The fundamental challenge for the subordinates, if they want to regain empowerment, is to figure out how to repair trust. As you might imagine, repairing trust is more difficult; far more difficult, that building trust in the first place. What can you do to repair trust with your leader?
My recommendation is to begin by engaging in a reflection technique I call Aperio Examen. The Aperio Examen has four steps:
1. The reflection begins by first thinking about what has gone well in your job—especially between you and your boss. We all have successes each and every day. Acknowledge these successes, at least in your mind’s eye, and give yourself a pat on the back. Doing so is an important precursor to the next step.
2. Now, identify what has not gone well between you and your manager. Use your “literary creativity’ to make up a story—a narrative—in which the entire situation is your fault. Crafting such a narrative may be difficult for some but is a very important exercise.
3. With the imaginative story in mind, reflect on each part of the story and evaluate which parts might be true. If you are like most people in these situations, you will discover you do share some blame and may have inadvertently contributed to the loss of trust.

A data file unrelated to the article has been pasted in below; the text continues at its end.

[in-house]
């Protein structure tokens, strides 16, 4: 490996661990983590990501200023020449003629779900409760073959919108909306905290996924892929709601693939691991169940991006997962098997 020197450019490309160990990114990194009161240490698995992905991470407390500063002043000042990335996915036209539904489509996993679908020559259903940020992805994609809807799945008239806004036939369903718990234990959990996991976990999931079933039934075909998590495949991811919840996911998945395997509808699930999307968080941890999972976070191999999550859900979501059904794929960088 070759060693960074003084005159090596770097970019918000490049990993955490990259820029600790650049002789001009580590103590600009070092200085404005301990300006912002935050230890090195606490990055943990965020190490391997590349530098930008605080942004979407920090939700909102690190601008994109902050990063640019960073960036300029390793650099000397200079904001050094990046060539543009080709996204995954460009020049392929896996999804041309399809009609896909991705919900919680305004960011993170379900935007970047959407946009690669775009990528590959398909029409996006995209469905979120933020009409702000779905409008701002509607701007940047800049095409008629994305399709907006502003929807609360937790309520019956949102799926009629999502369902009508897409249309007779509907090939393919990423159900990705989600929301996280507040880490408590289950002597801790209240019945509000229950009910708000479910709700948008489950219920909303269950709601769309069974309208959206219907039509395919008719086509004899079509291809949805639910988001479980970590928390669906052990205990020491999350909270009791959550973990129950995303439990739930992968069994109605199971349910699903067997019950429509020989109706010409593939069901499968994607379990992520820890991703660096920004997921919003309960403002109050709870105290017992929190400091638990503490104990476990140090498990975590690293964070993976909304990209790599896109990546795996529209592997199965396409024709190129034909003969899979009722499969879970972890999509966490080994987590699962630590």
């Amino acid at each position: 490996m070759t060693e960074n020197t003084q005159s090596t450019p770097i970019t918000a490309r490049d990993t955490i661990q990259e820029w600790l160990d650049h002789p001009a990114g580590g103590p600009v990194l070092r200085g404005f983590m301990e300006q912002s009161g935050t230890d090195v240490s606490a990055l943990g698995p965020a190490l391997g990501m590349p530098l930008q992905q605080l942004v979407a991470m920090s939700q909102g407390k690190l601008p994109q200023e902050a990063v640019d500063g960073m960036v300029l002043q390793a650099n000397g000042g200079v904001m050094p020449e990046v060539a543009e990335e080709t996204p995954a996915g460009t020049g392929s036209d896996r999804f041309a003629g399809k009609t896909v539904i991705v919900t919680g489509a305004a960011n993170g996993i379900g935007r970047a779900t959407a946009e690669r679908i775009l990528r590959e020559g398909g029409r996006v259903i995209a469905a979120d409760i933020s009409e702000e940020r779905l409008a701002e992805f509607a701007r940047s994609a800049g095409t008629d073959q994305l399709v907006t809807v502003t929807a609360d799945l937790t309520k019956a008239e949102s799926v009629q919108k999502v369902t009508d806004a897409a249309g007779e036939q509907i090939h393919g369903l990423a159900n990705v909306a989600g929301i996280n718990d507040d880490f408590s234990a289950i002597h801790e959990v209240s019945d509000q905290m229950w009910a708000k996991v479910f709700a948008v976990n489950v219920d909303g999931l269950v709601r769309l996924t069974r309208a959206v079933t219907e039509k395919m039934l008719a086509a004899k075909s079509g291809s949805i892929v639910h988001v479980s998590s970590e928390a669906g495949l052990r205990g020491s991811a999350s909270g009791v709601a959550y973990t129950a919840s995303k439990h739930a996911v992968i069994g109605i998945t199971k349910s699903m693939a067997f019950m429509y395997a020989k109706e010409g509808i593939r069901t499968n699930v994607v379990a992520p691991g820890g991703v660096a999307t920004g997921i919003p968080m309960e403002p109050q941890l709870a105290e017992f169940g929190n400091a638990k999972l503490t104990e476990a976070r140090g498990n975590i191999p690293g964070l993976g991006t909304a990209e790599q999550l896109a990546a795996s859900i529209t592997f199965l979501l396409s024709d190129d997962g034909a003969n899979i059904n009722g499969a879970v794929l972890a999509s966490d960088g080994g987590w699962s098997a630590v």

4. Having identified ways in which you may have contributed to the situation, think about what you could have done differently and how you could have known to act differently. Try to recall these heuristics over the next several days (practicing the Aperio Exam on a daily basis for issues at work as well as at home, can fundamentally change your thinking and relationship).
With your reflection in hand, you can now have a discussion with your manager. Explain what has happened from your perspective. Share and acknowledge your role in what happened. In other words, apologize, which will signal that your transgression does not reflect the true nature of who you are. Also, explain what you would have done differently now that you have reflected on the situation. Finally, ask how, together, you can rebuild trust to again move in the direction of empowerment.
You may be thinking that that you did nothing wrong. That it was entirely your manager’s fault so why should you take any blame? That sentiment is your ego talking. Ego can get in the way of both the Aperio Examen (which means “unguarded examination”) and having this important conversation with your manager. This same ego also gets in the way of you becoming a better leader, at the base of which is taking responsibility and learning from the situation. If you listen to your ego, you will continue to foist blame on the manager, which will come through in your words and deeds and only widen the loss of trust. Remember, it takes two to tango.
Duce a mente (May you lead by thinking),
By Jackson Nickerson
November 1, 2013